Once again, the drive started ejecting after a couple of hours of operation. The Drobo, however, is still working continuously on redistributing the data.
Btw, the Drobo is standing freely on a sideboard with enough room for ventilation to all sides.
My interpretation of this is, that it is not the Drobo that is causing the problem. If it were a thermal issue, Drobo would shut down, thereby causing the drive eject. Since the Drobo is still doing "it's thing" and also mounts back perfectly after having shut down the mac for a couple of minutes, the disconnect therefore seems to originate from the iMac. If overheating is a problem, then the cause must lie there...
Would you agree, or am I misinterpreting anything here? Appreciate your help!
Currently Being ModeratedMay 5, 2011 8:18 AM (in response to judithnewman)
For what is worth I have been struggling with this random eject problem for weeks on a Iomega external 1Tb. Iomega said they had PSU problems and sent me a new one, but no better. I find that if I plug it straight into USB at the back of the computer it works fine, will not work in keyboard USB port.
Currently Being ModeratedMay 6, 2011 12:15 PM (in response to BlowingBreeze)
Your hard disk will eject by itself is because the memory space is too big. Mine, for instance, is 1TB. Hence, your mac will not have enough power to supply to the hard disk.
You either misunderstood what you were told or you were sold a pile of gibberish. For a particular configuration (physical size (e.g., 3.5"), rotational speed, and number of platters), the power consumption of a disk drive will be rather independent of the capacity. I won't dispute that your Mac seems to have lacked enough power for reliable operation of your drive, but the capacity of that disk was not the controlling factor.
Currently Being ModeratedMay 7, 2011 3:05 AM (in response to judithnewman)
[Sorry if this is a repeat, I haven't been able to read all 370+ postings on this thread]
A fortuitous ("lucky"?) set of circumstances might have helped me understand this issue. But, first of all, I had never experienced anything like it previously with any OS, Apple's or other (23 years being a semi-nerd). Yet, with this brand-new MacBook Pro 2.3 GHz IC i7, it happened almost immediately – both Firewire and USB ejecting themselves.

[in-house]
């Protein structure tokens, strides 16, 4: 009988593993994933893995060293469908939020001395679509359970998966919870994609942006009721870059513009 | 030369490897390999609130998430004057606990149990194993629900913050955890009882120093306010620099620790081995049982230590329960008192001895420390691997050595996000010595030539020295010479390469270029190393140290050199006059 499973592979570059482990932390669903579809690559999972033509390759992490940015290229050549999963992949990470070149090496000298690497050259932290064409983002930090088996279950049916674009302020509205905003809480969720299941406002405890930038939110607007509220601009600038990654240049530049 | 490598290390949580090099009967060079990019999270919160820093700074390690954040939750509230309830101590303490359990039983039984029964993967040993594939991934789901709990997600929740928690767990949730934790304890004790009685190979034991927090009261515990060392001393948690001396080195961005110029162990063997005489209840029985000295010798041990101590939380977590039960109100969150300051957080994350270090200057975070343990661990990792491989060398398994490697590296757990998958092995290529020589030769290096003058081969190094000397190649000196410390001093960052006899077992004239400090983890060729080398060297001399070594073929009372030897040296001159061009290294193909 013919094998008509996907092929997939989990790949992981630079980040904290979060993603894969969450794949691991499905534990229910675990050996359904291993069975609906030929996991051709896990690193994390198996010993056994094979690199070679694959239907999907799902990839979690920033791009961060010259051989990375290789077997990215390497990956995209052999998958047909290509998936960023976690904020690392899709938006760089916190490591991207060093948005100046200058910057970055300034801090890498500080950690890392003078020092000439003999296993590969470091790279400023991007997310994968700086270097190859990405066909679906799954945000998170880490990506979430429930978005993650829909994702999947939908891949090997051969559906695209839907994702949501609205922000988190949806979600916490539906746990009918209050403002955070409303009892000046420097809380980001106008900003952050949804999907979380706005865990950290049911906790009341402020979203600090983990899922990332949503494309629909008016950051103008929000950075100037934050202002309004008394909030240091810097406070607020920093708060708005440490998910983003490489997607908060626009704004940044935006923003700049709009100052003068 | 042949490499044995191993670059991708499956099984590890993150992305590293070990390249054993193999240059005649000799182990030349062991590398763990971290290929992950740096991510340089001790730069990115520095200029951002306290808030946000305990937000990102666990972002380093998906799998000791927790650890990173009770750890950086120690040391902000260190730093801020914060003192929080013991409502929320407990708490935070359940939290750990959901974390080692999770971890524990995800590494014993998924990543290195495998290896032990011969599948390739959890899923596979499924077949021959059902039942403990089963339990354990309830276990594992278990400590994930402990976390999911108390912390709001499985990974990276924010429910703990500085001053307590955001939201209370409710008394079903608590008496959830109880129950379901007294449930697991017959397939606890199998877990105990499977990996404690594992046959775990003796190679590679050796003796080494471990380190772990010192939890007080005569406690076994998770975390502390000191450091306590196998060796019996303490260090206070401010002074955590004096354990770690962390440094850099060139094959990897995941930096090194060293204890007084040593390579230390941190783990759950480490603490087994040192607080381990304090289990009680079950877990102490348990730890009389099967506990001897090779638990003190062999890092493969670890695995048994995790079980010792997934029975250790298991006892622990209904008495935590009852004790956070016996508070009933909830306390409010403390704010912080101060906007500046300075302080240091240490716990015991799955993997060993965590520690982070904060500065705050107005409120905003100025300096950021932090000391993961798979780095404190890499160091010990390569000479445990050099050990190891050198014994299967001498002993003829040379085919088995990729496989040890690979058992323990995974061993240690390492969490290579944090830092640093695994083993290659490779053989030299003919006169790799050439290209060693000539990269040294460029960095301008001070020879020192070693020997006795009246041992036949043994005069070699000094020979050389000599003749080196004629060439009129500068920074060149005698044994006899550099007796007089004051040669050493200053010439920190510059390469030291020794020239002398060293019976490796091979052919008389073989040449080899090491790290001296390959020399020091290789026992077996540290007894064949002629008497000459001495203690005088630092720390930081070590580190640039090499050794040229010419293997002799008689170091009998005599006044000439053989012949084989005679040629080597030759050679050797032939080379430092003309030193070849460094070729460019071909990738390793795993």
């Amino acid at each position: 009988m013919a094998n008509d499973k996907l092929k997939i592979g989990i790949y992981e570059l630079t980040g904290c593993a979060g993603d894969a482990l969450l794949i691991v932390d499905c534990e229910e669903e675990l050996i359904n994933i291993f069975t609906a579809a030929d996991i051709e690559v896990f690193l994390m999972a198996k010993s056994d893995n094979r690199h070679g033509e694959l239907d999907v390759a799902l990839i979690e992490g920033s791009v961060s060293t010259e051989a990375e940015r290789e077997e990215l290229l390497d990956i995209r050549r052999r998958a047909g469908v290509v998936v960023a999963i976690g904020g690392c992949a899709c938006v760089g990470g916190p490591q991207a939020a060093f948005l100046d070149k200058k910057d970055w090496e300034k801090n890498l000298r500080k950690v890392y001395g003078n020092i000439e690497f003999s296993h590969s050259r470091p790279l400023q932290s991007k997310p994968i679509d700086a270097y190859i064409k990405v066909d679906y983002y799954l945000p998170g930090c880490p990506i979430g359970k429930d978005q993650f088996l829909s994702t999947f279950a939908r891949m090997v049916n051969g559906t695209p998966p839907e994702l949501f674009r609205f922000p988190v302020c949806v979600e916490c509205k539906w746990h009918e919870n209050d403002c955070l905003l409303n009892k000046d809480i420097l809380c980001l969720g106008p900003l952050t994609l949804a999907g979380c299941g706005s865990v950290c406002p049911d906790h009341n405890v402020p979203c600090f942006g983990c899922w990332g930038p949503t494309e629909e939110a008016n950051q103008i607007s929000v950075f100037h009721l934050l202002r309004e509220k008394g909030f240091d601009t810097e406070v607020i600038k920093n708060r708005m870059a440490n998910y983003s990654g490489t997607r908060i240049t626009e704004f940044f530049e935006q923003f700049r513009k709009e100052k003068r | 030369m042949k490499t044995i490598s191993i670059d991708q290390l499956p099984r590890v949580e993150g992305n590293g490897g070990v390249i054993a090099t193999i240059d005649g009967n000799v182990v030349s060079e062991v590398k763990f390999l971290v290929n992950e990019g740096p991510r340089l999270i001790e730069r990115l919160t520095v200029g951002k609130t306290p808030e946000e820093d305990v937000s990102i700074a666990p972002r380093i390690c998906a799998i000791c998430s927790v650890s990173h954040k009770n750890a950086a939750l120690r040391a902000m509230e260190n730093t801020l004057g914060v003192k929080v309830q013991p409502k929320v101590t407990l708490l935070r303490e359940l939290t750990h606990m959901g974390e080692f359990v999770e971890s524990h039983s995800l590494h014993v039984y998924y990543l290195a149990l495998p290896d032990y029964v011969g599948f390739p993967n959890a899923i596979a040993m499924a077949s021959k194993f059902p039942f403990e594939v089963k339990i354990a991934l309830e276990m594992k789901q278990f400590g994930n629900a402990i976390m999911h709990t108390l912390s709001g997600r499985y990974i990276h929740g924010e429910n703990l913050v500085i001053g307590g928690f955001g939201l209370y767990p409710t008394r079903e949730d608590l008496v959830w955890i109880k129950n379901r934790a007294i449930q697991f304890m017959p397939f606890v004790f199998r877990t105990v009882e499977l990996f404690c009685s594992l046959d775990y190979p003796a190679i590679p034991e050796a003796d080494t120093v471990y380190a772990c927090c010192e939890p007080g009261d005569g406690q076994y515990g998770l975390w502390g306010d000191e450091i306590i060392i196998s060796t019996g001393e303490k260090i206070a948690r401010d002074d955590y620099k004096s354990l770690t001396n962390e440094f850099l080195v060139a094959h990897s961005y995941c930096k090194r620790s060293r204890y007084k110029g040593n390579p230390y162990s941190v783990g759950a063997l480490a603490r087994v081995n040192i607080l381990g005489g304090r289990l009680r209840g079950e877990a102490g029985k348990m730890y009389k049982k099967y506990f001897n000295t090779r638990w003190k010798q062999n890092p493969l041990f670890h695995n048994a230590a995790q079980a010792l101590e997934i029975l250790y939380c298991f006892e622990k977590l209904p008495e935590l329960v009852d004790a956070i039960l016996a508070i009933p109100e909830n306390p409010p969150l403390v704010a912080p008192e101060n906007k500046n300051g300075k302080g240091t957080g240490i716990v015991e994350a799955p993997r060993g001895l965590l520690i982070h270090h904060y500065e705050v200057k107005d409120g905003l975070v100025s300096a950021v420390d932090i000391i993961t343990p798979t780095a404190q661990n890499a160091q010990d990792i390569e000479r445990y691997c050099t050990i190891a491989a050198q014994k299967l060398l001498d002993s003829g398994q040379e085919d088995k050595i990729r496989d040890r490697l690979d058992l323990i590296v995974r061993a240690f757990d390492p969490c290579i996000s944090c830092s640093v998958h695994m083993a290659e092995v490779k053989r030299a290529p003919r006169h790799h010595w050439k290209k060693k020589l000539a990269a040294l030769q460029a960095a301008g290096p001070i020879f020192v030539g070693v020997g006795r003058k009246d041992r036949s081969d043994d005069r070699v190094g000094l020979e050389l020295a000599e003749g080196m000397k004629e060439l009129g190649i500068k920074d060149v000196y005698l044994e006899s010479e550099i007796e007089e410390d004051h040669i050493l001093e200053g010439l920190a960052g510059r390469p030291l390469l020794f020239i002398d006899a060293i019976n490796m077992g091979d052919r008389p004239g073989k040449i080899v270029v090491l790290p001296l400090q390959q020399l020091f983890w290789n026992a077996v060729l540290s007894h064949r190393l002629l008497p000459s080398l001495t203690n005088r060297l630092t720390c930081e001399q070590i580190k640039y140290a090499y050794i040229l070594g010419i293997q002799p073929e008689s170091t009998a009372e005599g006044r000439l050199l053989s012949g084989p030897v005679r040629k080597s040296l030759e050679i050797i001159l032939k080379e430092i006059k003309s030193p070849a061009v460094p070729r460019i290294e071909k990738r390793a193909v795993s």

As I look at it, there are weak and strong connections. In my case:
1 m-long Firewire 400 cable chaining 1Tb harddisk (800/400 Fw) to external (400-only) CD/DVD drive, then 4.5 m-long Firewire 400 cable to computer;
USB-stick plugged on "elderly "Apple external keyboard, itself plugged in external (powered) Cinema Display's USB port.
1 m Firewire 800 cable between harddisk and computer (I haven't tested yet the capabilities of the external CD/DVD-drive, which is now plugged to the harddisk via the 4.5 m Firewire 400 cable);
USB-stick plugged in external USB hub (unpowered, in this case), itself plugged in Cinema Display's USB port.
As anyone might have guessed by now, while the "weak connections" led to random ejections, even while the devices were being accessed for file transfer, the "strong connections" have remained absolutely stable after several days of use.
While this understanding might help us in finding work-arounds – such as shuffling our complete office setups, and/or looking forward to the unwished-for replacement of our Firewire 400 devices – it doesn't tell us why Apple apparently hasn't addressed the issue, or why either the latest hardware or the latest system software won't support "weak connections" any longer.
I believe I can close my Firewire / disk eject issue.
@Richard, you were right - it was a temperature issue. But not with the Drobo, it was with the iMac itself. When exceeding a certain temperature, the firewire bus in my iMac 24 seems to get flaky, even though it had - in terms of temperature - been working in the exact same environment for the past couple of years.
I installed smcFanControl to manually set a lower limit to the fan speed, and for the last 24 hours I have not seen the eject problem again, even though I have been copying large amounts of data to and from the external disks for hours.
So I can definitely exclude 10.6.7 from my list of causes, unless there has been a change in handling the internal temperature control routines, which caused the iMac not to cool as effectively as before.
Thanks for pointing me in the right direction.